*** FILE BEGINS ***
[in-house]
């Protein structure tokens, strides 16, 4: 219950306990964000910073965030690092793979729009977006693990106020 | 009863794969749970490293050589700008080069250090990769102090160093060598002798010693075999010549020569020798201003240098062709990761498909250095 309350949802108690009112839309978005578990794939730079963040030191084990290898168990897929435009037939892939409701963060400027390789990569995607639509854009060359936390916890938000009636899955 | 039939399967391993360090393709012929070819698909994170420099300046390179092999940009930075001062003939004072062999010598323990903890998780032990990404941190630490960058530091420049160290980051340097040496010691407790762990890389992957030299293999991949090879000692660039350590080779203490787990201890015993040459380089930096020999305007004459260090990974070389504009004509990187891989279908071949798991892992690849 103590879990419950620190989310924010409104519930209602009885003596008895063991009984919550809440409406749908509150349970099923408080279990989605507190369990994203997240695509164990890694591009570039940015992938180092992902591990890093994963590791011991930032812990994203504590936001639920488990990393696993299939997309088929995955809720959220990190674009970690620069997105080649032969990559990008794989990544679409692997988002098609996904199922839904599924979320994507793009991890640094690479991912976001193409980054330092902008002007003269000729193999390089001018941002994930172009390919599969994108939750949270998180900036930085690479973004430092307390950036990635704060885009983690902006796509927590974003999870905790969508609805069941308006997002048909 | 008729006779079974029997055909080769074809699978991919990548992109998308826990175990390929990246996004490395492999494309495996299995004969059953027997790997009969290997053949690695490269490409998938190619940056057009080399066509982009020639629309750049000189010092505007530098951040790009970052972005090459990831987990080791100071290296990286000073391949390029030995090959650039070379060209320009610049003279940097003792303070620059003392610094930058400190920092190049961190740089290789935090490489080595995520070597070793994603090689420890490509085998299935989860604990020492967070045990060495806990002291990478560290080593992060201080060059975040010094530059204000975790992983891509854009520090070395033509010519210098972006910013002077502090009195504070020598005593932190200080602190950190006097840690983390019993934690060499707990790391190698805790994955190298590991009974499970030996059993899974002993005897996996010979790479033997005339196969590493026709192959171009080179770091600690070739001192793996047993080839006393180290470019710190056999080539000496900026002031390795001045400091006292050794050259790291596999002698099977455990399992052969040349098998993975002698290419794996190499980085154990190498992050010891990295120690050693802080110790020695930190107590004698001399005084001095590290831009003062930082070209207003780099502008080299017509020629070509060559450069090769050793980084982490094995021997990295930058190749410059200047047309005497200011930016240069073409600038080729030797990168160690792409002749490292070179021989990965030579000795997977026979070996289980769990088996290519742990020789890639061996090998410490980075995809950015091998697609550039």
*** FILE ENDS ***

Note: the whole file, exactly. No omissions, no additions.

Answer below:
[in-house]
């Protein structure tokens, strides 16, 4: 219950306990964000910073965030690092793979729009977006693990106020 | 009863794969749970490293050589700008080069250090990769102090160093060598002798010693075999010549020569020798201003240098062709990761498909250095 309350949802108690009112839309978005578990794939730079963040030191084990290898168990897929435009037939892939409701963060400027390789990569995607639509854009060359936390916890938000009636899955 | 039939399967391993360090393709012929070819698909994170420099300046390179092999940009930075001062003939004072062999010598323990903890998780032990990404941190630490960058530091420049160290980051340097040496010691407790762990890389992957030299293999991949090879000692660039350590080779203490787990201890015993040459380089930096020999305007004459260090990974070389504009004509990187891989279908071949798991892992690849 103590879990419950620190989310924010409104519930209602009885003596008895063991009984919550809440409406749908509150349970099923408080279990989605507190369990994203997240695509164990890694591009570039940015992938180092992902591990890093994963590791011991930032812990994203504590936001639920488990990393696993299939997309088929995955809720959220990190674009970690620069997105080649032969990559990008794989990544679409692997988002098609996904199922839904599924979320994507793009991890640094690479991912976001193409980054330092902008002007003269000729193999390089001018941002994930172009390919599969994108939750949270998180900036930085690479973004430092307390950036990635704060885009983690902006796509927590974003999870905790969508609805069941308006997002048909 | 008729006779079974029997055909080769074809699978991919990548992109998308826990175990390929990246996004490395492999494309495996299995004969059953027997790997009969290997053949690695490269490409998938190619940056057009080399066509982009020639629309750049000189010092505007530098951040790009970052972005090459990831987990080791100071290296990286000073391949390029030995090959650039070379060209320009610049003279940097003792303070620059003392610094930058400190920092190049961190740089290789935090490489080595995520070597070793994603090689420890490509085998299935989860604990020492967070045990060495806990002291990478560290080593992060201080060059975040010094530059204000975790992983891509854009520090070395033509010519210098972006910013002077502090009195504070020598005593932190200080602190950190006097840690983390019993934690060499707990790391190698805790994955190298590991009974499970030996059993899974002993005897996996010979790479033997005339196969590493026709192959171009080179770091600690070739001192793996047993080839006393180290470019710190056999080539000496900026002031390795001045400091006292050794050259790291596999002698099977455990399992052969040349098998993975002698290419794996190499980085154990190498992050010891990295120690050693802080110790020695930190107590004698001399005084001095590290831009003062930082070209207003780099502008080299017509020629070509060559450069090769050793980084982490094995021997990295930058190749410059200047047309005497200011930016240069073409600038080729030797990168160690792409002749490292070179021989990965030579000795997977026979070996289980769990088996290519742990020789890639061996090998410490980075995809950015091998697609550039």